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May’s issue of Money Observer has a wide-ranging line-up of features. The cover story addresses the fact that most UK investors have considerably more exposure to UK stocks than they realise, because so many global and internationally oriented funds are overweight the UK market; it discusses the benefits and potential dangers of this hidden ‘home bias’. We also take a look at medium-size companies - which until the EU referendum were the most successful part of the UK market – and ask whether their fortunes, and those of the funds that invest in them, may once again be picking up.
There’s a Head to Head piece between the buy-and-hold Scottish Mortgage managers and Ian Heslop of Merian, who successfully takes a very different approach of ‘following the money’ for the funds he runs. And now that Brexit has been pushed back to the autumn and the likelihood of a general election is on the up, it’s perhaps a fitting time to ask what a Corbyn government could mean for your finances.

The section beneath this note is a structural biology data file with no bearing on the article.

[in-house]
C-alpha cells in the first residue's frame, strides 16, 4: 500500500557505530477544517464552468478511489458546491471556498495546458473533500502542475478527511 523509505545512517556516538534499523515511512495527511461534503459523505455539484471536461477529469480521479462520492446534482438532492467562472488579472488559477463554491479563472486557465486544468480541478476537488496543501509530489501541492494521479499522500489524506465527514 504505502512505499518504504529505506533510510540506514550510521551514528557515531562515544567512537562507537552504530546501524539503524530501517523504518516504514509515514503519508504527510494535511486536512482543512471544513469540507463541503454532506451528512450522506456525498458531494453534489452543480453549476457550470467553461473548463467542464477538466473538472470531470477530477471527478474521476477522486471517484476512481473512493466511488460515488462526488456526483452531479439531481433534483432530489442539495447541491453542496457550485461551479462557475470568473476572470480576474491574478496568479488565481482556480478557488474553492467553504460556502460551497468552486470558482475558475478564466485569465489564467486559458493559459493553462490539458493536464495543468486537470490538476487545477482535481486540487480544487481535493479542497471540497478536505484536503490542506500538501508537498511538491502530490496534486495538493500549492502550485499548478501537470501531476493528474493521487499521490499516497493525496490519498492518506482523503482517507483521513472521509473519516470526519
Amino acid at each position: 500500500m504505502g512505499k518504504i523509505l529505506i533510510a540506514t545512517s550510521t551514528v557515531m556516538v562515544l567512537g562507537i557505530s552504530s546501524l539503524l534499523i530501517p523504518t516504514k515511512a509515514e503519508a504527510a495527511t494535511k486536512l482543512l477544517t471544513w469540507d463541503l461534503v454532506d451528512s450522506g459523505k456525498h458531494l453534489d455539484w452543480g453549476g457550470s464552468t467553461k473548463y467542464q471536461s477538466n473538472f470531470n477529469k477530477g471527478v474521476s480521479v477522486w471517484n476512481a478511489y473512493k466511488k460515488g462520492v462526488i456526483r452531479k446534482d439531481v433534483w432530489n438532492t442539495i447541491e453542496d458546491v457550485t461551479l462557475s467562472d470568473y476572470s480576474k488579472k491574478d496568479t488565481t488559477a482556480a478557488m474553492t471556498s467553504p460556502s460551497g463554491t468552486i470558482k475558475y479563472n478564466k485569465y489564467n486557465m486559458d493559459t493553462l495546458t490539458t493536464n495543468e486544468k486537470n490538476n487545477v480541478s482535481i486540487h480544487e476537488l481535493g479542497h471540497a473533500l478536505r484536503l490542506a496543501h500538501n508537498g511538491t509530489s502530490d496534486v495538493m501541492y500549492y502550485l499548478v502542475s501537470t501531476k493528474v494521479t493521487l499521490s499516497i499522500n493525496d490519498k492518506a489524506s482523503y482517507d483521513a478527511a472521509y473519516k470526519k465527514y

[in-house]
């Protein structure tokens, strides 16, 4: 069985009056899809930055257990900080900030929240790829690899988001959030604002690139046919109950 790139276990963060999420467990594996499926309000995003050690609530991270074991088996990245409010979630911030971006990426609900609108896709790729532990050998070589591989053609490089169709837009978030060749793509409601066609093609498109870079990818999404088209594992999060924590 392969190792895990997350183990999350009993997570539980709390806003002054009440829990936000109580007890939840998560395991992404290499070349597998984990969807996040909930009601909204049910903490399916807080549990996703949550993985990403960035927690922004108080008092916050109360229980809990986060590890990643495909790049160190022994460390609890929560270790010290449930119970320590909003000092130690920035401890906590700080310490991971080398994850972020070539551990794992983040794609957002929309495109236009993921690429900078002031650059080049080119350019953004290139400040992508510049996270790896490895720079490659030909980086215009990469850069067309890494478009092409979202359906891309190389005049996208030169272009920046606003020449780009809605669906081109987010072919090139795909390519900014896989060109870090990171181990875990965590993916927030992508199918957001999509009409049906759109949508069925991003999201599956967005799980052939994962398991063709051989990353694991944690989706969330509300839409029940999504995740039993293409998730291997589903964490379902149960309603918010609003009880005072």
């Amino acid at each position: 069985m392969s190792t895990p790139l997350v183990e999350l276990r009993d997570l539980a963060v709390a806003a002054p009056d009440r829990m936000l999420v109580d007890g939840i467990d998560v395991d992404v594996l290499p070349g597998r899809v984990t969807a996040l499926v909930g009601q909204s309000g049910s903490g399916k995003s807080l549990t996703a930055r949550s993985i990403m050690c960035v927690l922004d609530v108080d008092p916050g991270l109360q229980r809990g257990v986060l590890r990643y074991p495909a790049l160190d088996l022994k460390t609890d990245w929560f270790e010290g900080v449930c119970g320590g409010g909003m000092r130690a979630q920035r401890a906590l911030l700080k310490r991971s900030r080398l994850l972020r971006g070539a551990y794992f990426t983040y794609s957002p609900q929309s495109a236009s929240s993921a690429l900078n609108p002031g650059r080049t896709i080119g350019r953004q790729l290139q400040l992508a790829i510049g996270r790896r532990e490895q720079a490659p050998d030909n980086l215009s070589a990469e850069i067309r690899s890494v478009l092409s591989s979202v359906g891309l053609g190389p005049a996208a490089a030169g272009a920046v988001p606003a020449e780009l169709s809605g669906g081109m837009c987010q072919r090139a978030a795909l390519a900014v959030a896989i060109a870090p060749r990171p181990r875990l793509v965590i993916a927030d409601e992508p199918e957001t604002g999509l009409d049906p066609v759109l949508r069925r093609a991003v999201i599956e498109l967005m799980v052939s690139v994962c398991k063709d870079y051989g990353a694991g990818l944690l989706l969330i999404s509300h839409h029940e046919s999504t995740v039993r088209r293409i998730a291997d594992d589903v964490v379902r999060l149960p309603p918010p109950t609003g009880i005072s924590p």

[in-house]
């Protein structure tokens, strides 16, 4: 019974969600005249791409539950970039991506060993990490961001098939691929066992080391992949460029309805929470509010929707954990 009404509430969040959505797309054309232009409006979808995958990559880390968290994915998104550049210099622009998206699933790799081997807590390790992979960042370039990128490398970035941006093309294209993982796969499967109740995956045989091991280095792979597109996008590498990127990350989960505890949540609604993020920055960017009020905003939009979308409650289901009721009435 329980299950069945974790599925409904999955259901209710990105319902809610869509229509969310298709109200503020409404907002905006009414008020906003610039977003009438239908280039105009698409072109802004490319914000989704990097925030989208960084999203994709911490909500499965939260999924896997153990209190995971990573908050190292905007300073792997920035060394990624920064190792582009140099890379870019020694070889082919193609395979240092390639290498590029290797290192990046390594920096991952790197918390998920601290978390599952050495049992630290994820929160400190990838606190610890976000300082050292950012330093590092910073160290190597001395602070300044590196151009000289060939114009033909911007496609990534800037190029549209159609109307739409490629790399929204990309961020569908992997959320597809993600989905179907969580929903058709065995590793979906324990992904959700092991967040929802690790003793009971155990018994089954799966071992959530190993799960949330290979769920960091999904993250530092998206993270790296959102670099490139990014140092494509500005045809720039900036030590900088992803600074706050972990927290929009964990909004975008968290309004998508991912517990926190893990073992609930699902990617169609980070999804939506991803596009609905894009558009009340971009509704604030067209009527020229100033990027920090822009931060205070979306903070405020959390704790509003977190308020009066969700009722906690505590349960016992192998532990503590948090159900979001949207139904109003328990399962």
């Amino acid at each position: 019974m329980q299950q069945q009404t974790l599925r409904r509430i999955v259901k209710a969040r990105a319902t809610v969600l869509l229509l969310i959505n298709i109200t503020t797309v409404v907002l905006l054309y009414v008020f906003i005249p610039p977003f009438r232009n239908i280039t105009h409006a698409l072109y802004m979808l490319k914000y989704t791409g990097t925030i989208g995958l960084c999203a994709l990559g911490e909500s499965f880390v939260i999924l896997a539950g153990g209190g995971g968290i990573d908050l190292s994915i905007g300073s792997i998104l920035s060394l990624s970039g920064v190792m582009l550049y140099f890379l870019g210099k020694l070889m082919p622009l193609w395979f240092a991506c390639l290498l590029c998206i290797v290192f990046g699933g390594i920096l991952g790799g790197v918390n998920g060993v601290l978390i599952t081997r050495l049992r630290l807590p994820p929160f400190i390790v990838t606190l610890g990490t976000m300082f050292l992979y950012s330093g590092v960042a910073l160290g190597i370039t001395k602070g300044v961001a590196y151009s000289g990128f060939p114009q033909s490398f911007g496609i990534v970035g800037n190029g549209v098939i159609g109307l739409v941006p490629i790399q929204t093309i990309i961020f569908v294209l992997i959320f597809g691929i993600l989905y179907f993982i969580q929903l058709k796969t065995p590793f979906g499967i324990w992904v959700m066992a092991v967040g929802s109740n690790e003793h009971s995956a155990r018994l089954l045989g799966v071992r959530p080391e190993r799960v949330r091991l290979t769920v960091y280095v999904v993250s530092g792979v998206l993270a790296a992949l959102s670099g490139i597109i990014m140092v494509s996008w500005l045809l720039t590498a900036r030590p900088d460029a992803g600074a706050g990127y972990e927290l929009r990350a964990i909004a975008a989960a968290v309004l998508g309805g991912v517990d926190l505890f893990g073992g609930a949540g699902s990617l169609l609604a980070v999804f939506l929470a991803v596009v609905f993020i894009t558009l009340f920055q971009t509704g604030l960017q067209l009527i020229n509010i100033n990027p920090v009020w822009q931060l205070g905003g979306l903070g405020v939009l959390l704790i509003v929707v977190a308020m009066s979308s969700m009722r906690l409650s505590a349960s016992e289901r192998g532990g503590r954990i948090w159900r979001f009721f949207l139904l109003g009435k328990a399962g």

If it’s May, it’s Money Observer Investment Trust Awards time, so that’s one of the focuses of the quarterly Trust supplement this month. It’s good to see so many familiar names on the roll of honour for another year, indicating that our focus on consistency of performance has paid off.
There’s plenty more in Trust, however, including a focus on how to build a core and satellite portfolio, with three detailed examples put together for investors with different risk profiles. We’ve also got a piece on the longsuffering value-focused fund managers of the investment trust world, and whether things might be about to get easier for them; and we consider prospects for the technology giants after the setbacks of the end of 2018, and the implications for tech, US and global trusts.